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Doris Duke Performing Artist Awards Program Announces 20 Doris Duke Artists

April 29, 2013



The Doris Duke Performing Artist Awards Program, launched in 2011 in partnership with the Doris Duke Charitable Foundation (DDCF), today announced its second class of awardees, recognizing 20 of America’s most vital artists working in the fields of contemporary dance, jazz and theatre.

The Doris Duke Artist Awards aim to empower, invest in and celebrate artists by offering flexible, multi-year funding in response to financial and funding challenges that are both unique to the performing arts and to each artist. To that end, each member of the 2013 class will receive an unrestricted, multi-year cash grant of $225,000, plus as much as $25,000 more in targeted support for audience development and as much as $25,000 more for personal reserves or creative exploration during what are usually retirement years for most Americans. Creative Capital, which is proud to serve as DDCF’s primary partner in the Doris Duke Performing Artist Awards, will also offer the awardees the opportunity to participate in professional development activities, financial and legal counseling, and grantee gatherings—all designed to help them personalize and maximize the use of their grants.

The 2013 Doris Duke Artists are:
Anthony Braxton (Middletown, CT)
Billy Childs (Los Angeles, CA)
Ping Chong (New York, NY)
Kelly Copper (New York, NY)
Lisa D’Amour (New Orleans, LA and New York, NY)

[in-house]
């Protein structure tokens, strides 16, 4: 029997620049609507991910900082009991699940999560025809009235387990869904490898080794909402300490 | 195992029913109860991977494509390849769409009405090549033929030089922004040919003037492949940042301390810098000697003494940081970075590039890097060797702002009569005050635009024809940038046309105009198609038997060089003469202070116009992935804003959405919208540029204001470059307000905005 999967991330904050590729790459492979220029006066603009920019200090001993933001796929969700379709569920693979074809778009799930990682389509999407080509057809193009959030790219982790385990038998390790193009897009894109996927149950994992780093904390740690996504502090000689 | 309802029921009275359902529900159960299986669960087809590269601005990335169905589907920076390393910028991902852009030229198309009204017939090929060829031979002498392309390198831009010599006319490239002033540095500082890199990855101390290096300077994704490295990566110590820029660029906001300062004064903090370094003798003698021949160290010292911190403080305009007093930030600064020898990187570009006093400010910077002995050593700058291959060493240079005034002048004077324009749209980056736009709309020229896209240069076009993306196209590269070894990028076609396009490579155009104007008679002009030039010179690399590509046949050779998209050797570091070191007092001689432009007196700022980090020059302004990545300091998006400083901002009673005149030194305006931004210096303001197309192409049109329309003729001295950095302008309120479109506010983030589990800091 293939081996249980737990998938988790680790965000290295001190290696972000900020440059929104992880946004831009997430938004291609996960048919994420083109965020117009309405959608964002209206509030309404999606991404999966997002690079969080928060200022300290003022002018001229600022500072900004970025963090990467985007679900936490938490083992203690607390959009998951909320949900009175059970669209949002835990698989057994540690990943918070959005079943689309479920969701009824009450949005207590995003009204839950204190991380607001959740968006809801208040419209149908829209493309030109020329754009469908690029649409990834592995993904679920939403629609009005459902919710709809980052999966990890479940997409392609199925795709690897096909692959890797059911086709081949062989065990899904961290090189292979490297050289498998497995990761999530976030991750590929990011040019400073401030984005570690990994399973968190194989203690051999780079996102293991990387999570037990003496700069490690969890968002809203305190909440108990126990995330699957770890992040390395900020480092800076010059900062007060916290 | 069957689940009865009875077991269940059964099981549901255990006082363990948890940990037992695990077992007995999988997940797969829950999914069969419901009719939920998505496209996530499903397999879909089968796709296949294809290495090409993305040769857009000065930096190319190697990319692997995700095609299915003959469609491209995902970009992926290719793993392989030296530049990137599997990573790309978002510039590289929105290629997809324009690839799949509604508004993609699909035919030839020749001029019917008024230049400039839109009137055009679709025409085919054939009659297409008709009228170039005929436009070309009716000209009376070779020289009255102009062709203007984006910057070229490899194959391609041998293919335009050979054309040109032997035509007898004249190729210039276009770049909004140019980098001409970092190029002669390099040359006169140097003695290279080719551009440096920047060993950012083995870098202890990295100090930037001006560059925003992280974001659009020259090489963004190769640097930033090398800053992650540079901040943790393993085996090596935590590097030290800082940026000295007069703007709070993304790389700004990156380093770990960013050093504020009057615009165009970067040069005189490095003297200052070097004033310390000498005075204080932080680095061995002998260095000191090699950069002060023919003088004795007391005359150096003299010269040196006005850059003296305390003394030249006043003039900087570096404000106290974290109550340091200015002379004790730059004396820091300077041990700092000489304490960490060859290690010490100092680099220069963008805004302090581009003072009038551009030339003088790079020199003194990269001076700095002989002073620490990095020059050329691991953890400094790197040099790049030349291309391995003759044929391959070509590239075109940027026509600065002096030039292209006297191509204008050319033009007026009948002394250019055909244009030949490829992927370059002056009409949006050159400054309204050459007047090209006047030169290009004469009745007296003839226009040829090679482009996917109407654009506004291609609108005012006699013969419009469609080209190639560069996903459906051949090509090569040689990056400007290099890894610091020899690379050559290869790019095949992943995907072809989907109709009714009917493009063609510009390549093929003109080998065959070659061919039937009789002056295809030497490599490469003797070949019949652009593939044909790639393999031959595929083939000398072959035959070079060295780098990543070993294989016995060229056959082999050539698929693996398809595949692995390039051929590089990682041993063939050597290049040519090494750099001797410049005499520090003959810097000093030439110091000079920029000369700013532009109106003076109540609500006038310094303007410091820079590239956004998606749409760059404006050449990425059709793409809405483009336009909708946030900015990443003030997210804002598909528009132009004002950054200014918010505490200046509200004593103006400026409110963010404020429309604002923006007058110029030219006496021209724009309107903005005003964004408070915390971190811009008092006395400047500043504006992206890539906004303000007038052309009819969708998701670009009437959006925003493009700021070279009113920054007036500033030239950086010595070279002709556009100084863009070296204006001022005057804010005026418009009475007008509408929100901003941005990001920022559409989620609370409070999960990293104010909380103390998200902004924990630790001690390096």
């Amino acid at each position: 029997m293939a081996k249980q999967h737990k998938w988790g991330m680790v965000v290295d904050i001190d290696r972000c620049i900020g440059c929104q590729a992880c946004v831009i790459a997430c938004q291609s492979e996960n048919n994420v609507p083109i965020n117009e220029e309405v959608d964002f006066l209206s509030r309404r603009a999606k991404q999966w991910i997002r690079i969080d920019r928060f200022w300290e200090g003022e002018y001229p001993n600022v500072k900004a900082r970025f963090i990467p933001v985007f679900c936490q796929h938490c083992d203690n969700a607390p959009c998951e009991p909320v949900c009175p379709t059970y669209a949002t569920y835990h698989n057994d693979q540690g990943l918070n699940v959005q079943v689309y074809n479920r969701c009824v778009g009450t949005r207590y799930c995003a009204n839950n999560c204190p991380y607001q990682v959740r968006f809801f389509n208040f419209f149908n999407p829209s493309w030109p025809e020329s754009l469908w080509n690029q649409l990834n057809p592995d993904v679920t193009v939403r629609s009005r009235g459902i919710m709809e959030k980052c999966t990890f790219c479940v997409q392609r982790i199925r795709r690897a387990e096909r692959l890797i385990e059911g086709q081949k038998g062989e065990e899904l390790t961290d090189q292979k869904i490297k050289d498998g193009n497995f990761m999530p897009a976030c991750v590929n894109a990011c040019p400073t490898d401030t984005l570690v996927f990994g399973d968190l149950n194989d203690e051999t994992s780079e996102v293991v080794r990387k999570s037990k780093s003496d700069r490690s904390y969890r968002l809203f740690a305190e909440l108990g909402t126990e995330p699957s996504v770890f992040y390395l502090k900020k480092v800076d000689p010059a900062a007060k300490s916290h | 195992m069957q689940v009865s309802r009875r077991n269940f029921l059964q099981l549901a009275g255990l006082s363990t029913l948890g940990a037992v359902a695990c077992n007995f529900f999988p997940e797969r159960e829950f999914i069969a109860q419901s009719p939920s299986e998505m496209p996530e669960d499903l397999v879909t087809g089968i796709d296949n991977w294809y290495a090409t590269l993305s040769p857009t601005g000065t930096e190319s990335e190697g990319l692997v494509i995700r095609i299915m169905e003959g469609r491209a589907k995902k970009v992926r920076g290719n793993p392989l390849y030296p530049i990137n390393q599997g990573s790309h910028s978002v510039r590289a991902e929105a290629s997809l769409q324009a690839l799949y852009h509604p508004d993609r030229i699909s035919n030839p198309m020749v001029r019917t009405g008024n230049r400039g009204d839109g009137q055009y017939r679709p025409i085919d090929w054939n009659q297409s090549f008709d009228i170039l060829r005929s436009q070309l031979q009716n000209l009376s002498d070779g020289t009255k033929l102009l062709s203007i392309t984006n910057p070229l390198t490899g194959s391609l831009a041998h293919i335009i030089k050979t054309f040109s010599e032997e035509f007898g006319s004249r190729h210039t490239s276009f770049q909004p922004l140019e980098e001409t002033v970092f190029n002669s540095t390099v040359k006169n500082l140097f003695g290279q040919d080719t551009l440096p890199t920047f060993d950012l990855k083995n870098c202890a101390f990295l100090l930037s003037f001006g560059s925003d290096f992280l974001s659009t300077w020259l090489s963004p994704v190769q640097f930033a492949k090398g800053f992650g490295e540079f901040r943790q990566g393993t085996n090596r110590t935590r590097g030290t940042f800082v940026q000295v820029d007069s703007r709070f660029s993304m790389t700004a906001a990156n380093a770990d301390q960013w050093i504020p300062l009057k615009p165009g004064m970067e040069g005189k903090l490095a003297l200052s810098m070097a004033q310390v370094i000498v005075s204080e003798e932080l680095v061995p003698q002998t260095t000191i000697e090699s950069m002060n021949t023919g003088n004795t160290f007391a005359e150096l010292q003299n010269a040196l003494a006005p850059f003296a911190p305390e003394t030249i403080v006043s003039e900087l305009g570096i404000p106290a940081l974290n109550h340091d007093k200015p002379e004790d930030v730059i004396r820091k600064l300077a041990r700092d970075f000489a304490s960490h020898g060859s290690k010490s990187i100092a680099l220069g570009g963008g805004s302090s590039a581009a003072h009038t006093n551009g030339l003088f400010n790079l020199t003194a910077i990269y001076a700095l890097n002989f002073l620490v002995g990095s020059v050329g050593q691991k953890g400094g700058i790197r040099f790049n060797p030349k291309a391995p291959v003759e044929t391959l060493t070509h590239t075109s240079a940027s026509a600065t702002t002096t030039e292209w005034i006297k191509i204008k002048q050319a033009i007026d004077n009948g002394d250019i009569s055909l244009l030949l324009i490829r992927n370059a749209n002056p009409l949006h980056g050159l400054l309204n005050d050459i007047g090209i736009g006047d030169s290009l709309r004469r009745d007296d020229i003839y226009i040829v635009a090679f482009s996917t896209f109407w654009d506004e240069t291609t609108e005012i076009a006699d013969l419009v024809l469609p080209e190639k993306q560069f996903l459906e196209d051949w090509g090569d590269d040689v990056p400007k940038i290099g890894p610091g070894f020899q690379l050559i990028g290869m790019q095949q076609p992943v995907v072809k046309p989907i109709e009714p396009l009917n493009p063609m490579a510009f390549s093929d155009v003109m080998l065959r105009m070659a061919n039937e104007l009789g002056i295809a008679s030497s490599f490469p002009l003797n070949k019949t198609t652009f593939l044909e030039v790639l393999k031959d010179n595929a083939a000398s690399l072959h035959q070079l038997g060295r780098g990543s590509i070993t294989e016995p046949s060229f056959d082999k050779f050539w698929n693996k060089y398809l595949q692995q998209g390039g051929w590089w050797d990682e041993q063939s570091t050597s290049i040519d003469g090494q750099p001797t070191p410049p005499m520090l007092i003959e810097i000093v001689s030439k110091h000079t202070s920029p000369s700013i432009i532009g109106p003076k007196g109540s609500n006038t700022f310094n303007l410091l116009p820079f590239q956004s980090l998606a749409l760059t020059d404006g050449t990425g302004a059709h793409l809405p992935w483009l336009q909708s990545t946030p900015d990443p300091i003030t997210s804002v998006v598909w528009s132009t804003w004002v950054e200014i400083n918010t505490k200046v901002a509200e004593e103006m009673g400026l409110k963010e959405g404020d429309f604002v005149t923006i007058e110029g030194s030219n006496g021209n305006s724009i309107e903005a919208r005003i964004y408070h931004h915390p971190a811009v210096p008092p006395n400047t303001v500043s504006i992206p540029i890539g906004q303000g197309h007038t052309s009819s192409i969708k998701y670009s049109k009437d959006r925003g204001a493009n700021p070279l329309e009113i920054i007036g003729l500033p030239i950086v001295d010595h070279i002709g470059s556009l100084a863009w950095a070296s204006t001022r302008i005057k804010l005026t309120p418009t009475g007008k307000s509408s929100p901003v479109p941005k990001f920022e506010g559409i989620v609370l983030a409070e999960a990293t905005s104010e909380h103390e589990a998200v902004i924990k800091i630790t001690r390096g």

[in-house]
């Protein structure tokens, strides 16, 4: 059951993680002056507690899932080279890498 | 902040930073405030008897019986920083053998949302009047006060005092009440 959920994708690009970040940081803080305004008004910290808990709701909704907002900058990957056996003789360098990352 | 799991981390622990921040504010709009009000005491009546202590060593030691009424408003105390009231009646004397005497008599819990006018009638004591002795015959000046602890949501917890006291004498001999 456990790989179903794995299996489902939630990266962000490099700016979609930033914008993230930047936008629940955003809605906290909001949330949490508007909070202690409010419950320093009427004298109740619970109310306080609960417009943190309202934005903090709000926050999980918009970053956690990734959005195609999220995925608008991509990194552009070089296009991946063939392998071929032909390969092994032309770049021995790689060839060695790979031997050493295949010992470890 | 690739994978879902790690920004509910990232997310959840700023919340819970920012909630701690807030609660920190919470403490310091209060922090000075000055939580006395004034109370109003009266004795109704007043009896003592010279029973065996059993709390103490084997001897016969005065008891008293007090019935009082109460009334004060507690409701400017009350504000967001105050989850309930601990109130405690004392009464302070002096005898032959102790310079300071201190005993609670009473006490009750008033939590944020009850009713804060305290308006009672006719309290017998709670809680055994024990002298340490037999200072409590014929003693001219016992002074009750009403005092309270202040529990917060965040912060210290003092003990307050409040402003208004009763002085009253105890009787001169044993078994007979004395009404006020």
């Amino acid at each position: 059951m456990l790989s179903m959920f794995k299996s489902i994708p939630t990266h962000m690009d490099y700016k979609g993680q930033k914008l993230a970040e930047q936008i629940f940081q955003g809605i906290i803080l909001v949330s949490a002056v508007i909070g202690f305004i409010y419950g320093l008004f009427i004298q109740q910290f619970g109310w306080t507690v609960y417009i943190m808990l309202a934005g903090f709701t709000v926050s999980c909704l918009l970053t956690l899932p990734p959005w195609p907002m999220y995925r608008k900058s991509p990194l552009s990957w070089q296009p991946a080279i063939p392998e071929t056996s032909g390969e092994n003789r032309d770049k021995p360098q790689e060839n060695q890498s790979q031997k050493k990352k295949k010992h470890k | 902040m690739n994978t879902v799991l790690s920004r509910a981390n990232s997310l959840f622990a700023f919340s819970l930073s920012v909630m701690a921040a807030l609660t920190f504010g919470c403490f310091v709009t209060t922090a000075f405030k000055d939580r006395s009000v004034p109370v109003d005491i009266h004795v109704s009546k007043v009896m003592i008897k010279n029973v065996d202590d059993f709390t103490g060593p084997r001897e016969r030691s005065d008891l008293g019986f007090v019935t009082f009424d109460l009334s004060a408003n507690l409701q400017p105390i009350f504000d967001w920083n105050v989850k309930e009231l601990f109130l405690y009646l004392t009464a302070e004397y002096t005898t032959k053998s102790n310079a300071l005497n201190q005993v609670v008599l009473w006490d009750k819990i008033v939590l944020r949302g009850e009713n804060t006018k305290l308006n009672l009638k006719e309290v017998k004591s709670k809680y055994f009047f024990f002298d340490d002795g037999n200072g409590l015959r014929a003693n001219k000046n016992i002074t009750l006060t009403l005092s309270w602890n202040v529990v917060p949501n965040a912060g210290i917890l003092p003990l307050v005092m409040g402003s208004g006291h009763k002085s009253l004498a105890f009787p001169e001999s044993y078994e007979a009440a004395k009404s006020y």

DD Dorvillier (New York, NY and Paris, France)
Amir ElSaffar (New York, NY)
David Gordon (New York, NY)
Pat Graney (Seattle, WA)
Stacy Klein (Ashfield, MA)
David Lang (New York, NY)
Pavol Liska (New York, NY)
Rudresh Mahanthappa (Montclair, NJ)
John Malpede (Los Angeles, CA)
Miya Masaoka (Berkeley, CA and New York, NY)
Myra Melford (Berkeley, CA)
Tere O’Connor (Champaign, IL and New York, NY)
William Parker (New York, NY)
Elizabeth Streb (Brooklyn, NY)
Jawole Willa Jo Zollar (Tallahassee, FL and Brooklyn, NY)

Recognizing that talent and the ability to innovate are not restricted to artists of any age, the members of the 2013 class of Doris Duke Artists span from their mid-thirties to their early seventies. Among the class are artists who work to make performing arts accessible to untraditional or marginalized audiences, innovators who push and reinvent the boundaries of their fields, creators who integrate cross-cultural influences into their work, and masters who dive deep into the rich tradition of their forms—and more.

Ruby Lerner, Creative Capital’s President & Executive Director, added, “We cannot wait to begin working with this phenomenal group of artists. It’s an honor for us to partner with DDCF in this truly life-changing award program, which will impact not only the awardees, but also their many collaborators and the countless audience members whose lives will be enriched by their artistic work.”

To qualify for consideration by the review panels, all the Doris Duke Artists must have won grants, prizes or awards on a national level for at least three different projects over the past ten years, with at least one project having received support from a DDCF-funded program. The panel chose the artists based on demonstrated evidence of exceptional creativity, ongoing self-challenge and the continuing potential to make significant contributions to the fields of jazz, contemporary dance and theatre in the future.